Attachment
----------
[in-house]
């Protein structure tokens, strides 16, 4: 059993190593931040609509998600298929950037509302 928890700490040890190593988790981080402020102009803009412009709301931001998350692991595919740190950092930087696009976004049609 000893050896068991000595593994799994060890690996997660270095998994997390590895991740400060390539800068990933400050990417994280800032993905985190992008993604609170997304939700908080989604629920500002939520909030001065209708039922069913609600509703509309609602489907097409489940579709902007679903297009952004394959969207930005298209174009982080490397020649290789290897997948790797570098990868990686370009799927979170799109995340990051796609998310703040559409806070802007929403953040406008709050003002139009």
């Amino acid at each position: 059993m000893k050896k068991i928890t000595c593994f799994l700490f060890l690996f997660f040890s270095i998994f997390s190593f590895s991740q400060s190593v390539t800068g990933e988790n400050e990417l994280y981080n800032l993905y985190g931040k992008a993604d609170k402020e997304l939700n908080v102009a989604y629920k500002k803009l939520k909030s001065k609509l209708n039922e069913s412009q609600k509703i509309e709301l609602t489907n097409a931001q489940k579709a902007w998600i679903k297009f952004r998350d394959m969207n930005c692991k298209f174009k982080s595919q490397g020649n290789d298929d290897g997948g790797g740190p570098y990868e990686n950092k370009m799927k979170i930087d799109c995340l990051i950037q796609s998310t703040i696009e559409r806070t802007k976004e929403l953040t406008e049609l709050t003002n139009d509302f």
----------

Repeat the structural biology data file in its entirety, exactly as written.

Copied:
[in-house]
């Protein structure tokens, strides 16, 4: 059993190593931040609509998600298929950037509302 928890700490040890190593988790981080402020102009803009412009709301931001998350692991595919740190950092930087696009976004049609 000893050896068991000595593994799994060890690996997660270095998994997390590895991740400060390539800068990933400050990417994280800032993905985190992008993604609170997304939700908080989604629920500002939520909030001065209708039922069913609600509703509309609602489907097409489940579709902007679903297009952004394959969207930005298209174009982080490397020649290789290897997948790797570098990868990686370009799927979170799109995340990051796609998310703040559409806070802007929403953040406008709050003002139009």
């Amino acid at each position: 059993m000893k050896k068991i928890t000595c593994f799994l700490f060890l690996f997660f040890s270095i998994f997390s190593f590895s991740q400060s190593v390539t800068g990933e988790n400050e990417l994280y981080n800032l993905y985190g931040k992008a993604d609170k402020e997304l939700n908080v102009a989604y629920k500002k803009l939520k909030s001065k609509l209708n039922e069913s412009q609600k509703i509309e709301l609602t489907n097409a931001q489940k579709a902007w998600i679903k297009f952004r998350d394959m969207n930005c692991k298209f174009k982080s595919q490397g020649n290789d298929d290897g997948g790797g740190p570098y990868e990686n950092k370009m799927k979170i930087d799109c995340l990051i950037q796609s998310t703040i696009e559409r806070t802007k976004e929403l953040t406008e049609l709050t003002n139009d509302f």